Mark J. Miller, the University of Colorado Boulder’s spokesperson, initially told Inside Higher Ed that it is a “best practice” to have teaching exercises with student participation be reviewed by the Institutional Review Board. IRBs, as you might know, are set up to review any research conducted by faculty and staff with human subjects. Through this process researchers submit detailed accounts of their planned research methodology, their expected outcomes, and flag any potential dangers of the research. A panel of peers determines the appropriateness of the proposed research. 

The idea of proposing a classroom exercise to an IRB is a very strange statement. IRBs are for research, not classrooms conduct. (For more on what IRBs do, click here, and specifically at UC Boulder, here.) Would every discussion of a book, or Q&A need IRB approval? If a student asks a question, should it be run past a committee first? Miller retracted this position one day later.

This is not the worst of it, either. Dr. Adler (interviewed in the same article) states that the administration’s actions breed a “culture of fear.” Indeed, it is chilling to think that, as an untenured Assistant Professor, I could be reprimanded or even dismissed when I teach about sexuality or structural racism in my Intro course, or racial discrimination in my Urban Sociology class. Will someone be sufficiently troubled when I teach how religion is socially constructed in my Culture class? What will remain if we purge everything that “might” make our students “uncomfortable?”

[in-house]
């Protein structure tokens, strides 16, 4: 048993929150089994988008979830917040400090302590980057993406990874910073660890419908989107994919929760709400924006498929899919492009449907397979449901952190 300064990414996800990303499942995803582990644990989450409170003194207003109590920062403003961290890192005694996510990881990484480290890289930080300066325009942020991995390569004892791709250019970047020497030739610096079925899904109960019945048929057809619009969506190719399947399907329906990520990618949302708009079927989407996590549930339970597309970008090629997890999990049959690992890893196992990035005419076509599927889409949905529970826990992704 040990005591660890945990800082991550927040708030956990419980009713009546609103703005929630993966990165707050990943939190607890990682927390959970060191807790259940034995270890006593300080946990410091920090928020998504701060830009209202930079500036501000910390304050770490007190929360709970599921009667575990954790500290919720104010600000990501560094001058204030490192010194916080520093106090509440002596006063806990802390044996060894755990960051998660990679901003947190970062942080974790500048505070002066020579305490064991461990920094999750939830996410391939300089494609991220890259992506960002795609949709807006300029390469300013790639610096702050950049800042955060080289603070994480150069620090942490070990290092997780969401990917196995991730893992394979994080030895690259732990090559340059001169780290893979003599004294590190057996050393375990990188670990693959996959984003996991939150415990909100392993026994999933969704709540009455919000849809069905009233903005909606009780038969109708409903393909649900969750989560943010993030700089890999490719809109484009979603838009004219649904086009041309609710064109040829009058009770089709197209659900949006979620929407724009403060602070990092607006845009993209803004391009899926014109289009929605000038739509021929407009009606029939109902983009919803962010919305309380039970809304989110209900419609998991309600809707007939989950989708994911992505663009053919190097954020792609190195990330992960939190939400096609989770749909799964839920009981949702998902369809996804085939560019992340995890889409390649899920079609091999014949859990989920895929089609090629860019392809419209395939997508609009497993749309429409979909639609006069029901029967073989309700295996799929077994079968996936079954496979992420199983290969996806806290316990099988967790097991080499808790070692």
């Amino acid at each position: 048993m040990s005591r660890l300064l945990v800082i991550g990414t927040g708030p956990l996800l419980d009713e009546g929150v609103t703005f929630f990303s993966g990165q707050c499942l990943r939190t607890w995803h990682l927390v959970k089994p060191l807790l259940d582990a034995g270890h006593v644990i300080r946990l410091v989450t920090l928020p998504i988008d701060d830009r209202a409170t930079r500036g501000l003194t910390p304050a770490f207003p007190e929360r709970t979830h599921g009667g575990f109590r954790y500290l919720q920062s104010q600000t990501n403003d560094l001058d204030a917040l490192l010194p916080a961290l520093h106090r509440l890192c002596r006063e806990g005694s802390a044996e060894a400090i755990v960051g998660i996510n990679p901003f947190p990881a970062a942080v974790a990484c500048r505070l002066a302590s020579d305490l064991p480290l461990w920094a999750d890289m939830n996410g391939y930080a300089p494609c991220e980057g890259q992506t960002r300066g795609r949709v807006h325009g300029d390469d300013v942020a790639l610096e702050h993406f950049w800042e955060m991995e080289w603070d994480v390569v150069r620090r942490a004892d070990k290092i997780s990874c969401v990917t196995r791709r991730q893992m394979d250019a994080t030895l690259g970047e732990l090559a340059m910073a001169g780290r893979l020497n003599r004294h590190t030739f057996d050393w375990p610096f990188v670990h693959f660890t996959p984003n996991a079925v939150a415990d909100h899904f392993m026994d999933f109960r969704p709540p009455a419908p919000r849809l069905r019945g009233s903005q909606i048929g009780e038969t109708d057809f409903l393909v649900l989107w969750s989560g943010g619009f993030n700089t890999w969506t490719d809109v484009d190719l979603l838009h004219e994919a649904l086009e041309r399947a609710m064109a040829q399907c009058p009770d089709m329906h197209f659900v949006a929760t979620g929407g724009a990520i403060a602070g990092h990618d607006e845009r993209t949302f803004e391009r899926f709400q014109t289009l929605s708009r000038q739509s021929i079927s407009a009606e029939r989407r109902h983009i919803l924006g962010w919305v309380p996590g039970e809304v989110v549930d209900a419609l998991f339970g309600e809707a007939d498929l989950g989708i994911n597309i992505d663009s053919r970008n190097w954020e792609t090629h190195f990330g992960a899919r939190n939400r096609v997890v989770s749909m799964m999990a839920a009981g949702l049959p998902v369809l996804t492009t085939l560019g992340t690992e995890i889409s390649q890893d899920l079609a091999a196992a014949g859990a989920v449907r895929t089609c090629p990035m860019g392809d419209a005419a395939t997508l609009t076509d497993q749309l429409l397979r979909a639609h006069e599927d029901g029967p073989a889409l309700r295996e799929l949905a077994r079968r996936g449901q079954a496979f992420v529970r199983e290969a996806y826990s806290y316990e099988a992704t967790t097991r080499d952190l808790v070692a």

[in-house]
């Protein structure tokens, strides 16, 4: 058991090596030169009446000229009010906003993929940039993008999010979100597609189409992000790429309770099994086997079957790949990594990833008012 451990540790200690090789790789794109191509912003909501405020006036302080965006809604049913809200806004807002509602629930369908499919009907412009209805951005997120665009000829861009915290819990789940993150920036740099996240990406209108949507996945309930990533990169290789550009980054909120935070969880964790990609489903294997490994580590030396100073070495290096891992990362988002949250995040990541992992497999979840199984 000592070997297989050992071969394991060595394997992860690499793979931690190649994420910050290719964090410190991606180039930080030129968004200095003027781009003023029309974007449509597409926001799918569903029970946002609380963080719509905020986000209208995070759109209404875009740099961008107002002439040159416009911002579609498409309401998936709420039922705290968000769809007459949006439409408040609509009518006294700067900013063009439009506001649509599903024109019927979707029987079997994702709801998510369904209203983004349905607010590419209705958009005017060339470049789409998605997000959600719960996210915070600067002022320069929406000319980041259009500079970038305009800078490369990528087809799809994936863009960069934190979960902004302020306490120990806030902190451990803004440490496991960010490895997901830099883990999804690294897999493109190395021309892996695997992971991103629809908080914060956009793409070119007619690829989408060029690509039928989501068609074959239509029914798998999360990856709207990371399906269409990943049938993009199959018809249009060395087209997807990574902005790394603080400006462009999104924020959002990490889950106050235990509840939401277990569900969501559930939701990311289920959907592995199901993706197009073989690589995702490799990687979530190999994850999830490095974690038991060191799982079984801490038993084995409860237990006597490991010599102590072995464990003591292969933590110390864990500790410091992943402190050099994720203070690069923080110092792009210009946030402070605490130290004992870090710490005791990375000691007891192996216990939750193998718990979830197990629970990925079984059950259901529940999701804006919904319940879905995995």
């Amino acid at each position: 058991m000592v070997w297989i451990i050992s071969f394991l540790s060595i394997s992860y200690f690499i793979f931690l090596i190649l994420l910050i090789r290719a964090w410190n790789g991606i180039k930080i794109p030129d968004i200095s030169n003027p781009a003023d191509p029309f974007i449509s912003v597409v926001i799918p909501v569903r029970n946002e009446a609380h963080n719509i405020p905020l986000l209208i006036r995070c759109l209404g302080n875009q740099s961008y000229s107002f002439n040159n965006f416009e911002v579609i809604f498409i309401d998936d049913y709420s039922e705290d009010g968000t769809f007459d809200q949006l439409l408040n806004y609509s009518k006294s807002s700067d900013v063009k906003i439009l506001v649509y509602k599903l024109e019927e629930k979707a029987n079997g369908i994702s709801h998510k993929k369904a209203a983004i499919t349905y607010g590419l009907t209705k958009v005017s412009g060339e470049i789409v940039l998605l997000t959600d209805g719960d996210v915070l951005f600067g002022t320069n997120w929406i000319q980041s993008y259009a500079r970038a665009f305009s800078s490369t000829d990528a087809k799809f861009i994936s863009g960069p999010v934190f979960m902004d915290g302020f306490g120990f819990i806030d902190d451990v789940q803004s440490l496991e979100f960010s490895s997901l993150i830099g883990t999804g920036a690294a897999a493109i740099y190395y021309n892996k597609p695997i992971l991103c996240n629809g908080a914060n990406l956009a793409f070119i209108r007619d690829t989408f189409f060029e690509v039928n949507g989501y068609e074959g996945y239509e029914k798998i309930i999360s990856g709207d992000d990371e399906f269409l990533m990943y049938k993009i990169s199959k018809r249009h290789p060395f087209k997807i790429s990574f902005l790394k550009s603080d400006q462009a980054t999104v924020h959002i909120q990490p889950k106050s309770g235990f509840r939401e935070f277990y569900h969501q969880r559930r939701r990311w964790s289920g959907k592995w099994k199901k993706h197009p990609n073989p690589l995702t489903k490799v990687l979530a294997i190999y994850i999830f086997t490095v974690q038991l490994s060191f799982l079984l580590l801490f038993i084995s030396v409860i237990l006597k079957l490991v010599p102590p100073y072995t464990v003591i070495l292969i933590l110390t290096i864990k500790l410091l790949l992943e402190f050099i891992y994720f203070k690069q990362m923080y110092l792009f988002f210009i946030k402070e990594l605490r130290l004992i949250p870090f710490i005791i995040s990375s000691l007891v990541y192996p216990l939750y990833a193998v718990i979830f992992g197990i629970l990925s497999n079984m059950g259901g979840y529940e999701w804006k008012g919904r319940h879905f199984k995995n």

And what of an age when campus administrators view unhappy students as consumers who are always right and faculty are seen as potential lawsuits risks whose careers can be threatened without due process?

The Executive Officer of the American Sociological Association is, according to the Chronicle of Higher Education, “extremely concerned about this matter.” (And find out more on Academic Freedom, here.)

The question then for you, new sociologists, is this: Are you willing to be uncomfortable?


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What world(s) are we constructing? If discomfort & censorship become key is there a role for critical thinking? Is sociology instruction to pivot around undergrad opinions? I believe in participatory learning and student empowerment but in the case of fools (no offence meant, just normal distribution) aren't we providing "dangerous" tools?

Part of sociological investigation is understanding the experiences of various populations as well as the numerous theories presented by sociologists past and present. How can students learn and apply or refute these theories (toward more understanding of people and our world) without activity participation? I had felt uncomfortable in a communications class I took recentlyduring which we students conducted research and participated in various activities. I learned more from that class than any other because I was forced to think outside of my comfort zone about things I'd thought I understood but really didn't. Uncomfortability is a catalyst of learning.